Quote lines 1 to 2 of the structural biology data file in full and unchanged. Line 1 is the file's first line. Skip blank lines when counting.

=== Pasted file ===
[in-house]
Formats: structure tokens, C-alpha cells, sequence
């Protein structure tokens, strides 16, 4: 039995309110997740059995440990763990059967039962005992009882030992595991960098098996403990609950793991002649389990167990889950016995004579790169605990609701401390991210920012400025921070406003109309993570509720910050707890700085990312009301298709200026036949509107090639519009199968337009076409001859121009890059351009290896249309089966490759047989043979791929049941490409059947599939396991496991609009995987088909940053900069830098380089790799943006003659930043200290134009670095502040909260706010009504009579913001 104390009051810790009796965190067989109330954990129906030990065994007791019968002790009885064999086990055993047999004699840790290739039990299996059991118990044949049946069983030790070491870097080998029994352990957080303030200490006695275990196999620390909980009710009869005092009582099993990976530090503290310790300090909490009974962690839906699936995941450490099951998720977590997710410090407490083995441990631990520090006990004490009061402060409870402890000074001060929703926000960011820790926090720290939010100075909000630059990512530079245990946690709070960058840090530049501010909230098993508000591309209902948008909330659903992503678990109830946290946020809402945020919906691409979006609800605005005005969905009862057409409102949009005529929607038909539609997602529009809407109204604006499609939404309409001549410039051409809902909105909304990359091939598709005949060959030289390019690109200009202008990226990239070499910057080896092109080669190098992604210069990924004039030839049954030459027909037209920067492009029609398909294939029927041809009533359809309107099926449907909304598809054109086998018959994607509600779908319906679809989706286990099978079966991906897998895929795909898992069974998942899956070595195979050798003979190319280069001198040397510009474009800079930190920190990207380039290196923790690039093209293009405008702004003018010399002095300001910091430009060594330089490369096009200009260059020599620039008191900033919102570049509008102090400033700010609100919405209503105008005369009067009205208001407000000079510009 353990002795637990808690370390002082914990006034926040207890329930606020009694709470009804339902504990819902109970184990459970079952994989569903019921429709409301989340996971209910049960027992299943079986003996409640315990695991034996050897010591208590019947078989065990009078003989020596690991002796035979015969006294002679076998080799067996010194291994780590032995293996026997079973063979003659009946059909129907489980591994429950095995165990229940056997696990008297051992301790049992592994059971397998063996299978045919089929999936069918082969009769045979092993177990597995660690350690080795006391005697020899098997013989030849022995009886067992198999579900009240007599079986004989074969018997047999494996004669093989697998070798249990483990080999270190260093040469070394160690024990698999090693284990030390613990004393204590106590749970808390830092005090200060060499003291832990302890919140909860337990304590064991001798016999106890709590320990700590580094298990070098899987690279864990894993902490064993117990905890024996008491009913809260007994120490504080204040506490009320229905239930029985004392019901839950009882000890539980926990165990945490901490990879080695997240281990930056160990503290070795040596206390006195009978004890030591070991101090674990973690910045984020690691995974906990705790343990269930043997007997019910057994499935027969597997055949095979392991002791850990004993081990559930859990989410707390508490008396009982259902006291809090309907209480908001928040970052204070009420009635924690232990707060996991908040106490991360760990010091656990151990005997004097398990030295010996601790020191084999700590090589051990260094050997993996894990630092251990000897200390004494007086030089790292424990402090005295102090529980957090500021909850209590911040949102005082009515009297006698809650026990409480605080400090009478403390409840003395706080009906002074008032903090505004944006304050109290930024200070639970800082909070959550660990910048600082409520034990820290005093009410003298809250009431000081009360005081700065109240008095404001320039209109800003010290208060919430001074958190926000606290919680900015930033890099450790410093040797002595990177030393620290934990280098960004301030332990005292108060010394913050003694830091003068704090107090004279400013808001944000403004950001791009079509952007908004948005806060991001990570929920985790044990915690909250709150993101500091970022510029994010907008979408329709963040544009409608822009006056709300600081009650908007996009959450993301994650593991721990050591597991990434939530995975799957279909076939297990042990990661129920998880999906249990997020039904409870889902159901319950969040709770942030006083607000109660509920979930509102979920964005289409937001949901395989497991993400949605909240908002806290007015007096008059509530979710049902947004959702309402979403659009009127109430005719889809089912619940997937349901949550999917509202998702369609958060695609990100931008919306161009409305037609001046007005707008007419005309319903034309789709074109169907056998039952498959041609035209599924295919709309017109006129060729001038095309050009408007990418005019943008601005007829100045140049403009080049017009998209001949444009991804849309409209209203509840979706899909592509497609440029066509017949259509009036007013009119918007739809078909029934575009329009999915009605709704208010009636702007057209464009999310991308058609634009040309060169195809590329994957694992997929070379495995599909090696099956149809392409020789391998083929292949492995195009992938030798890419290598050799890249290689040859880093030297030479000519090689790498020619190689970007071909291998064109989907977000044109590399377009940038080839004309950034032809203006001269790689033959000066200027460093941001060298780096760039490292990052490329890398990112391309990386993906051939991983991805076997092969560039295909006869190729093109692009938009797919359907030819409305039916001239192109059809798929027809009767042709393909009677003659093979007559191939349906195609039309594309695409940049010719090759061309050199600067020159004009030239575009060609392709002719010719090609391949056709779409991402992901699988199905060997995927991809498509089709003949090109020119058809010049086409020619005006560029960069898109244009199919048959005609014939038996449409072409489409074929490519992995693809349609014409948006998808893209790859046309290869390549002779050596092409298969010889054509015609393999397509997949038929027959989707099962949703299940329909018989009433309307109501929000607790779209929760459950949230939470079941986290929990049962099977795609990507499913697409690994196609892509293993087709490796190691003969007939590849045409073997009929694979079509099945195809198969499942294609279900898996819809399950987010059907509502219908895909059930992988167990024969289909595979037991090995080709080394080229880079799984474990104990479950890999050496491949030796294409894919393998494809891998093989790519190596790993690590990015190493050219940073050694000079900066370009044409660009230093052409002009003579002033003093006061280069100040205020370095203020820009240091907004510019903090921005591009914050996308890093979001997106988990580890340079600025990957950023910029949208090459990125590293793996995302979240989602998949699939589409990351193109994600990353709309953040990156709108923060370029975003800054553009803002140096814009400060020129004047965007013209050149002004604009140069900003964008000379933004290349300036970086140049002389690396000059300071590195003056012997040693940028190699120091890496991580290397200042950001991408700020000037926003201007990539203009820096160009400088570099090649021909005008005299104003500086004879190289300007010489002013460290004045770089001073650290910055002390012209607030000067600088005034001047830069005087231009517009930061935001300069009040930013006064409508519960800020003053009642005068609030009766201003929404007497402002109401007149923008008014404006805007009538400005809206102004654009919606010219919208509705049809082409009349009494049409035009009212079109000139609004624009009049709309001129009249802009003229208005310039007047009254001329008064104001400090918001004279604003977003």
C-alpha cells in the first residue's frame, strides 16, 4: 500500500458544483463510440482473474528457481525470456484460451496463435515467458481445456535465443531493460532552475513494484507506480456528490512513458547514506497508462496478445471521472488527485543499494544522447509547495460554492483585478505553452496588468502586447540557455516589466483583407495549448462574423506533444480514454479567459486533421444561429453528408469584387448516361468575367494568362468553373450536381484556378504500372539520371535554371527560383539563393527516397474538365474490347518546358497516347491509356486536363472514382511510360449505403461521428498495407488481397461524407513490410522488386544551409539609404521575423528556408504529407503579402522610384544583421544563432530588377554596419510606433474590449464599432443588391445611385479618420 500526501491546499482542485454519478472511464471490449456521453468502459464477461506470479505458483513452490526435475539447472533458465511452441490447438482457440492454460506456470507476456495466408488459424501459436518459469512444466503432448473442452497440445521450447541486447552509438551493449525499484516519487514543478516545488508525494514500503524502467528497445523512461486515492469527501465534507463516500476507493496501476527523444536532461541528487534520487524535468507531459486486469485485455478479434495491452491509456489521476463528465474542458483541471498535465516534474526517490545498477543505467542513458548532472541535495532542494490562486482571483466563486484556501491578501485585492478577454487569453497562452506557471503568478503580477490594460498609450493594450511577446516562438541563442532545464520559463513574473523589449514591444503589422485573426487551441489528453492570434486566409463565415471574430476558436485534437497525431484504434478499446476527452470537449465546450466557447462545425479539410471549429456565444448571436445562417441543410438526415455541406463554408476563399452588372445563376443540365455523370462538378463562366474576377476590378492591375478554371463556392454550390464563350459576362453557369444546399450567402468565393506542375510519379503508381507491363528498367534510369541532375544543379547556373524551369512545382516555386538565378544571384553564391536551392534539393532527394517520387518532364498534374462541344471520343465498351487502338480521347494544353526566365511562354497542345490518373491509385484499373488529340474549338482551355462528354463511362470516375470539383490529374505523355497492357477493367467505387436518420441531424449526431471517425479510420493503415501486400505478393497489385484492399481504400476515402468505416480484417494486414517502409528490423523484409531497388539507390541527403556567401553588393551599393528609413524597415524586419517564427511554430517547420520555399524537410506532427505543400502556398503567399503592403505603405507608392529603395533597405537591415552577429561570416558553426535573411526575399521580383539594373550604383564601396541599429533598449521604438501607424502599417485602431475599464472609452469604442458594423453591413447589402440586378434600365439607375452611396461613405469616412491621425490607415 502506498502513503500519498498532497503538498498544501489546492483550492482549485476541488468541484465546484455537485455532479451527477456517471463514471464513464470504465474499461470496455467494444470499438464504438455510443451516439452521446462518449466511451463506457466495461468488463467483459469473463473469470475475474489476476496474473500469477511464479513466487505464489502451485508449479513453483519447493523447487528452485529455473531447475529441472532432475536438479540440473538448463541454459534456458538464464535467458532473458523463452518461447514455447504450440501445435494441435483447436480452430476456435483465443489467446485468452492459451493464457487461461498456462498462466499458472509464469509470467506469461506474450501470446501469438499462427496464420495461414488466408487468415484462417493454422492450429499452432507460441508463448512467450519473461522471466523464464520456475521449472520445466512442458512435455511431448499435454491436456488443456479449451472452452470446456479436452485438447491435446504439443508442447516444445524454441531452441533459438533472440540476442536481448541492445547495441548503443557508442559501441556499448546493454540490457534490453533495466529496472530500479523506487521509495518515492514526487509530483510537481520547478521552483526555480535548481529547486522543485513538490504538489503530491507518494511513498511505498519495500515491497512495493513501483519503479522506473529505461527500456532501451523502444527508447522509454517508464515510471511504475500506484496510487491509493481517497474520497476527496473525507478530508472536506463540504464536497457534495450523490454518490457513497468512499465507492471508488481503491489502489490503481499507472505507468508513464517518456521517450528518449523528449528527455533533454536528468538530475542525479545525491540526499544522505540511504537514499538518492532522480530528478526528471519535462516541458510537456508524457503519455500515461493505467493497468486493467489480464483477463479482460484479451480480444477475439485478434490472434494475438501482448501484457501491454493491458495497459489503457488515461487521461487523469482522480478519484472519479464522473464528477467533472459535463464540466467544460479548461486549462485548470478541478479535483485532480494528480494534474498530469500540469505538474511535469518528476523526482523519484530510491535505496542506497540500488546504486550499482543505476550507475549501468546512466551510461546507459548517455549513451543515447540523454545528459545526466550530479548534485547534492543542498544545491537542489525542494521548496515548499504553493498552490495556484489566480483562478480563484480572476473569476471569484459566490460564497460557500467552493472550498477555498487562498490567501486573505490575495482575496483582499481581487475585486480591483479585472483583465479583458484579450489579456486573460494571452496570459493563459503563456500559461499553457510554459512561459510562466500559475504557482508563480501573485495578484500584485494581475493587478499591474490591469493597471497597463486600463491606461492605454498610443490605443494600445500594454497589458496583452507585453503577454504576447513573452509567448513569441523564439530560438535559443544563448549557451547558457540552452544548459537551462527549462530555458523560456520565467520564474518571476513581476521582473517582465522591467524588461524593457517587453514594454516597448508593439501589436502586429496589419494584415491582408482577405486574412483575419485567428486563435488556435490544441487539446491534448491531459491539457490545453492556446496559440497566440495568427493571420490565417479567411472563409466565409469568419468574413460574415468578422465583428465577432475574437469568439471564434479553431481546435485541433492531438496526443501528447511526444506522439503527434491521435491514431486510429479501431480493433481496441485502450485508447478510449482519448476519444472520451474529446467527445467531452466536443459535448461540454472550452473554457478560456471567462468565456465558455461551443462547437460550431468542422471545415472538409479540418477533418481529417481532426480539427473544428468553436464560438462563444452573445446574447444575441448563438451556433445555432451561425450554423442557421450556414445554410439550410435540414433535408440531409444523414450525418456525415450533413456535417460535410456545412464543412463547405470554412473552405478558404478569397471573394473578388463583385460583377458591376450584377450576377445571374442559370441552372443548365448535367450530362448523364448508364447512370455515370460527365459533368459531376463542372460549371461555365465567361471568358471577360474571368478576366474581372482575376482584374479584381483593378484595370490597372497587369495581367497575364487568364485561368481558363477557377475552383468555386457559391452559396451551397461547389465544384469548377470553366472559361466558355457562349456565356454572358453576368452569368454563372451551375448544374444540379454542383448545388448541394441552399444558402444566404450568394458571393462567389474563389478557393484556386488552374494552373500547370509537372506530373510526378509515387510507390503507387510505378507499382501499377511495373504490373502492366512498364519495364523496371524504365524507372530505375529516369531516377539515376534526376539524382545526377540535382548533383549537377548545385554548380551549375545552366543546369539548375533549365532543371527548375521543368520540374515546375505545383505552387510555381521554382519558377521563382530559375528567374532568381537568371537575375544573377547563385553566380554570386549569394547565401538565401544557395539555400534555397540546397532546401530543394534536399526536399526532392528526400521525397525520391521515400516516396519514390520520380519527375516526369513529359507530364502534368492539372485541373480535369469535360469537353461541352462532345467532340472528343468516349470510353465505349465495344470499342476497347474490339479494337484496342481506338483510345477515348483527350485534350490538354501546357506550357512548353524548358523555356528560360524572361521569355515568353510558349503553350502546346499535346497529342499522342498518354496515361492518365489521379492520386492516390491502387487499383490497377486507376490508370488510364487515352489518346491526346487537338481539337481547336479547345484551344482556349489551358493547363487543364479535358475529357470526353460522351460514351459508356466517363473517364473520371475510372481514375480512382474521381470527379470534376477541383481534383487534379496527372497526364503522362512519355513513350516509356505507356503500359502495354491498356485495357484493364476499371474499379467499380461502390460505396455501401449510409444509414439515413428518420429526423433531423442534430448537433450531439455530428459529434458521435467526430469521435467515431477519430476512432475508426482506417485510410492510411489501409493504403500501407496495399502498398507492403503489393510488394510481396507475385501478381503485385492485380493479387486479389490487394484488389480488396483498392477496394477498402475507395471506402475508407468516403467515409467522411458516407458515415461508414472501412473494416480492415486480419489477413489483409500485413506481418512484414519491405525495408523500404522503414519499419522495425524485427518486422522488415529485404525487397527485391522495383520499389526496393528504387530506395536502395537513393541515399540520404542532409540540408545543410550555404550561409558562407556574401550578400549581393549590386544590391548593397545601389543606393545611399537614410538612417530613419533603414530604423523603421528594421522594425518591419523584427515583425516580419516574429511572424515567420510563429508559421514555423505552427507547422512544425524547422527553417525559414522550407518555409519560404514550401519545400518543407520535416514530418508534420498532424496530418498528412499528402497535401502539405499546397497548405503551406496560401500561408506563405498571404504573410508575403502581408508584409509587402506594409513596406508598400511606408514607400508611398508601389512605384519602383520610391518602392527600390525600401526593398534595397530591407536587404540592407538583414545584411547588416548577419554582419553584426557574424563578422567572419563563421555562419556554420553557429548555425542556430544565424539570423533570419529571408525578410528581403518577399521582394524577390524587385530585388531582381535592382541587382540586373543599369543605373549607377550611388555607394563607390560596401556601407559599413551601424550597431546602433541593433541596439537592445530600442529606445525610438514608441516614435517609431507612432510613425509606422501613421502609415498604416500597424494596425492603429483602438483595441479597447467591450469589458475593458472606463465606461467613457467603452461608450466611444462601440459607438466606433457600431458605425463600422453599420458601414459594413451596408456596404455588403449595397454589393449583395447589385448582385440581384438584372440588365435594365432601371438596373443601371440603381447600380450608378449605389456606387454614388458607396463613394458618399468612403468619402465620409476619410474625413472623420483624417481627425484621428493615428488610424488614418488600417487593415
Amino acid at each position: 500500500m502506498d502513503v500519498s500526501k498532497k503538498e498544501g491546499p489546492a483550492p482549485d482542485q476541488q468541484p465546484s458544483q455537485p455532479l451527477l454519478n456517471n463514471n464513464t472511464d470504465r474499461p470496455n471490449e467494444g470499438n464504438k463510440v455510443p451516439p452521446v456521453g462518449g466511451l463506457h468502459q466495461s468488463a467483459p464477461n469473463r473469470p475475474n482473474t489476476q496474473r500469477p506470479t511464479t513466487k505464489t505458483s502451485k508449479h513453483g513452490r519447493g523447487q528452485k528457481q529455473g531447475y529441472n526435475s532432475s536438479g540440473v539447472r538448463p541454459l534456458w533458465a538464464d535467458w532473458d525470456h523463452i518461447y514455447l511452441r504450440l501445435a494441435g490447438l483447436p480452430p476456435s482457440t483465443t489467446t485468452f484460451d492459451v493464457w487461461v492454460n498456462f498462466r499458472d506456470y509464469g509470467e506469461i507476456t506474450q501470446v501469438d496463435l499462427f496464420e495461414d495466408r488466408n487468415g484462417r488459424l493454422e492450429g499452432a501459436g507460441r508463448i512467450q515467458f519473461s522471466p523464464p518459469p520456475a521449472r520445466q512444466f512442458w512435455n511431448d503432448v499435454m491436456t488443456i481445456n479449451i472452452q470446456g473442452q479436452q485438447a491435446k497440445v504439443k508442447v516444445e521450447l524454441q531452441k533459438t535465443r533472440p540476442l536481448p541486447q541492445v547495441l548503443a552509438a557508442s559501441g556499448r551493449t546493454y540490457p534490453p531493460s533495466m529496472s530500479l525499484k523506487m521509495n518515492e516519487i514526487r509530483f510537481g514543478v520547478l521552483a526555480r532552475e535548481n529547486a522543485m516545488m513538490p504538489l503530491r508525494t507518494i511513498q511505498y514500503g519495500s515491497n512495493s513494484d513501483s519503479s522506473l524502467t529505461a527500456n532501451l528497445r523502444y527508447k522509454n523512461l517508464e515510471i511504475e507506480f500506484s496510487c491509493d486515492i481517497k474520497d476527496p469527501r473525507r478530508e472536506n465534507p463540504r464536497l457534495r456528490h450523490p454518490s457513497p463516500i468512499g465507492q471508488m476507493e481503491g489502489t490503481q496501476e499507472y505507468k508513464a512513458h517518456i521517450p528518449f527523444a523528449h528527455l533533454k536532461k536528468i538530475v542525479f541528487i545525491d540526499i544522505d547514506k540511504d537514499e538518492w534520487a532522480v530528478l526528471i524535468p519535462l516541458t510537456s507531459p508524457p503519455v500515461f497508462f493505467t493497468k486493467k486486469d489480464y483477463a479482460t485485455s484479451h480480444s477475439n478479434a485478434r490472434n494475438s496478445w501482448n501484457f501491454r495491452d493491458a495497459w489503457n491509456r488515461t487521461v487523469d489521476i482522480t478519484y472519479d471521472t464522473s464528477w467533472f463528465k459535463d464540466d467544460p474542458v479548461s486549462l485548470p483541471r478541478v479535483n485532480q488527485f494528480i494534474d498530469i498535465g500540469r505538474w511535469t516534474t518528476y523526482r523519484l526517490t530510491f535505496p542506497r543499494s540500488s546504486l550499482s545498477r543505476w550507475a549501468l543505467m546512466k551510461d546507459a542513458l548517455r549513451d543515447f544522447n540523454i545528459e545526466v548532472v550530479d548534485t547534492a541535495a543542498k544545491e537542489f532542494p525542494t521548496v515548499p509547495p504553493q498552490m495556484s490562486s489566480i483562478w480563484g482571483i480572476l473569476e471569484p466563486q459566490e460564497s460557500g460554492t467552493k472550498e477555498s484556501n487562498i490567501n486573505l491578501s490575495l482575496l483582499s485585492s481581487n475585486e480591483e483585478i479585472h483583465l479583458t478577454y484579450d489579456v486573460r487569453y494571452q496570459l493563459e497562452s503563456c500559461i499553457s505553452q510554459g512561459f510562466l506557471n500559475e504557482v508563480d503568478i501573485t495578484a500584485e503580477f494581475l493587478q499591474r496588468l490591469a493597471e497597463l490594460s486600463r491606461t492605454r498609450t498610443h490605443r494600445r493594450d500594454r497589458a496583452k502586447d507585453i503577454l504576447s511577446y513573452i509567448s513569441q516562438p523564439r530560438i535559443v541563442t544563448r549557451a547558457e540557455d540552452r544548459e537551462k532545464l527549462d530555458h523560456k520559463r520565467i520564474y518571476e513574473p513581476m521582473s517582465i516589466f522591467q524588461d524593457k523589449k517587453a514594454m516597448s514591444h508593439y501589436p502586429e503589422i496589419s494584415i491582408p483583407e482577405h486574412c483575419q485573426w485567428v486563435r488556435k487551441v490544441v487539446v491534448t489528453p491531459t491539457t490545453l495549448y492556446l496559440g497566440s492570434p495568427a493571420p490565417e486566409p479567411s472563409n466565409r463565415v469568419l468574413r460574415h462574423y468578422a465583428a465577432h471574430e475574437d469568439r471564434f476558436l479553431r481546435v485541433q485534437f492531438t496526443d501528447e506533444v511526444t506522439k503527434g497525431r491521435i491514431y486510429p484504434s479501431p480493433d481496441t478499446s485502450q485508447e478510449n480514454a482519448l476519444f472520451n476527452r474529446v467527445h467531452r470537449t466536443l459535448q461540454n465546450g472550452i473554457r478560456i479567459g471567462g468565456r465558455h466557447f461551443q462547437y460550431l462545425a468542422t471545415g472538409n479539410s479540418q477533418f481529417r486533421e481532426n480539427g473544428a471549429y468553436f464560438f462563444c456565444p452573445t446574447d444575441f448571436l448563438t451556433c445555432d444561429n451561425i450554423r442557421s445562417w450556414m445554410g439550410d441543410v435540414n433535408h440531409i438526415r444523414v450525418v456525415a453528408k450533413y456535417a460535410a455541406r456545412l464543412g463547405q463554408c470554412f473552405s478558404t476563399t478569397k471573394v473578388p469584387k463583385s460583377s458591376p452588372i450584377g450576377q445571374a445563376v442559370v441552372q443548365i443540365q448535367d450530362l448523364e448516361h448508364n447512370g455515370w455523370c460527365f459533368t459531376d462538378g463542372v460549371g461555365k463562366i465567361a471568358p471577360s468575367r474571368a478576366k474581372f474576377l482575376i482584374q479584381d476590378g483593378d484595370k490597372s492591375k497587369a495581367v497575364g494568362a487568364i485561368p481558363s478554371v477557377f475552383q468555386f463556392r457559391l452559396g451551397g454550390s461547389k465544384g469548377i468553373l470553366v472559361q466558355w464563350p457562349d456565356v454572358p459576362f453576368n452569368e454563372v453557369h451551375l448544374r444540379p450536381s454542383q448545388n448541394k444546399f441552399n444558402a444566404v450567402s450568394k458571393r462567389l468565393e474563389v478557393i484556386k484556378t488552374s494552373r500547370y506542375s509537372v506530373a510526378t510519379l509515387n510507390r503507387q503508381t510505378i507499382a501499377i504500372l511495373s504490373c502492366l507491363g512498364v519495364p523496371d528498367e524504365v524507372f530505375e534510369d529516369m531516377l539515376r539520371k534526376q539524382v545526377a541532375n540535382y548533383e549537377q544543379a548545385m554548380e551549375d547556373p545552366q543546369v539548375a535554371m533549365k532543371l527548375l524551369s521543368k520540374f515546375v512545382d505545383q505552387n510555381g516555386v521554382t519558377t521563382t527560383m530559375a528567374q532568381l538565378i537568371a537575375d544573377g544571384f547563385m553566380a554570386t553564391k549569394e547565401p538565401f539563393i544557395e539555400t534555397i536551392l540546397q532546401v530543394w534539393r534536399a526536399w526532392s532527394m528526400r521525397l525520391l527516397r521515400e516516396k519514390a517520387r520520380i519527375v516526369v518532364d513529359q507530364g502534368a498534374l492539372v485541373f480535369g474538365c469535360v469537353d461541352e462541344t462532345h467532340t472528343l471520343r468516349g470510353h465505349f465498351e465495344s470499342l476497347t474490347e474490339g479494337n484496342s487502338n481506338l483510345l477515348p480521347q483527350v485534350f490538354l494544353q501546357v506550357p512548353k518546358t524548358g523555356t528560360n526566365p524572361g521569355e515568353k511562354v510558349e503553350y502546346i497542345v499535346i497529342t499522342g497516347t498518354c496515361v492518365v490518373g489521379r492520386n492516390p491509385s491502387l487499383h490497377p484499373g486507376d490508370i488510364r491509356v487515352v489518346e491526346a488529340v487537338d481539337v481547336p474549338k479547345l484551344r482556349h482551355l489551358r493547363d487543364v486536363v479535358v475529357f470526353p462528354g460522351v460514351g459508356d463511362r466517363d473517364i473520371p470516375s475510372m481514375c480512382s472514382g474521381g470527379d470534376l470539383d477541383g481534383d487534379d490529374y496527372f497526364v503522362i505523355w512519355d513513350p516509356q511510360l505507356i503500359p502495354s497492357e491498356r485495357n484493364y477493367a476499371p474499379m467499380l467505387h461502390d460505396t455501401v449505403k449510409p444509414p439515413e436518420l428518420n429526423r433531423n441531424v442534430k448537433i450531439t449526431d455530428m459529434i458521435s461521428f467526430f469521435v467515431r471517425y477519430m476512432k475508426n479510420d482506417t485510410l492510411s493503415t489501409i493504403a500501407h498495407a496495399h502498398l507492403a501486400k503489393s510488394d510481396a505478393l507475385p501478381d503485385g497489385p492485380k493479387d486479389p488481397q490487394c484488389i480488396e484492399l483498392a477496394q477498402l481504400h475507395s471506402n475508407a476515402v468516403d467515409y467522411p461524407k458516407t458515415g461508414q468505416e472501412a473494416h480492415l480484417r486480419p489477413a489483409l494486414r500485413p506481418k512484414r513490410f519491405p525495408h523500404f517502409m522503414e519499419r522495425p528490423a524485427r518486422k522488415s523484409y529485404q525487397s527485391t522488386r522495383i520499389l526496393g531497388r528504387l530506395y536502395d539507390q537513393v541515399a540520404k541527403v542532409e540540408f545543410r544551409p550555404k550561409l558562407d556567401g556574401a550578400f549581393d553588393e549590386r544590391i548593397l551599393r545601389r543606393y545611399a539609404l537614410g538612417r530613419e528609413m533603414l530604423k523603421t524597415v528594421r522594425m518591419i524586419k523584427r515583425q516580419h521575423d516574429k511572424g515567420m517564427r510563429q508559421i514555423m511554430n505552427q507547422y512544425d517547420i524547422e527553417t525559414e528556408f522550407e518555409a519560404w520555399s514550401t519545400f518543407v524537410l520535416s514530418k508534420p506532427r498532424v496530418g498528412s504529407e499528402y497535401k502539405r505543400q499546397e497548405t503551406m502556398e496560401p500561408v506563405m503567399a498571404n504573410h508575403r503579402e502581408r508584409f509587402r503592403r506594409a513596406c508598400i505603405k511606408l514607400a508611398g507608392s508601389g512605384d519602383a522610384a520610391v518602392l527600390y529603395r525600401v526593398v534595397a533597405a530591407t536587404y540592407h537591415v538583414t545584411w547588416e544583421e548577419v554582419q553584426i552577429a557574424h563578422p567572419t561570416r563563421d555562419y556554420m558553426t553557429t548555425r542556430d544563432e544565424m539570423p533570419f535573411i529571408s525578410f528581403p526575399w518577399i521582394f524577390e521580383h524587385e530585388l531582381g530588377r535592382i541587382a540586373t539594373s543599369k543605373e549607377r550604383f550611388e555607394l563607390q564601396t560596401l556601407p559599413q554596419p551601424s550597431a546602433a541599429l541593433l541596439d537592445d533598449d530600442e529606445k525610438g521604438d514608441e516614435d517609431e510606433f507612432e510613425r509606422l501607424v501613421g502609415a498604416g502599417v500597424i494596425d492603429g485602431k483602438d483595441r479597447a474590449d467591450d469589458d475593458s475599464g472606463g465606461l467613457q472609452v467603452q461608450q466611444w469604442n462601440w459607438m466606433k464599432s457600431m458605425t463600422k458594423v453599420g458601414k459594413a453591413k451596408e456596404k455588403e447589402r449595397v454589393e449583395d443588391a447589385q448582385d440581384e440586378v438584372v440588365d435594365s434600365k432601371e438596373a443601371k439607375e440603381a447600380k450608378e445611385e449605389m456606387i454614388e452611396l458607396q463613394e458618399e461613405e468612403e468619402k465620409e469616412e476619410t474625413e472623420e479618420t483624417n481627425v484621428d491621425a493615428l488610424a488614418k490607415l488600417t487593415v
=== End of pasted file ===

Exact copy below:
[in-house]
Formats: structure tokens, C-alpha cells, sequence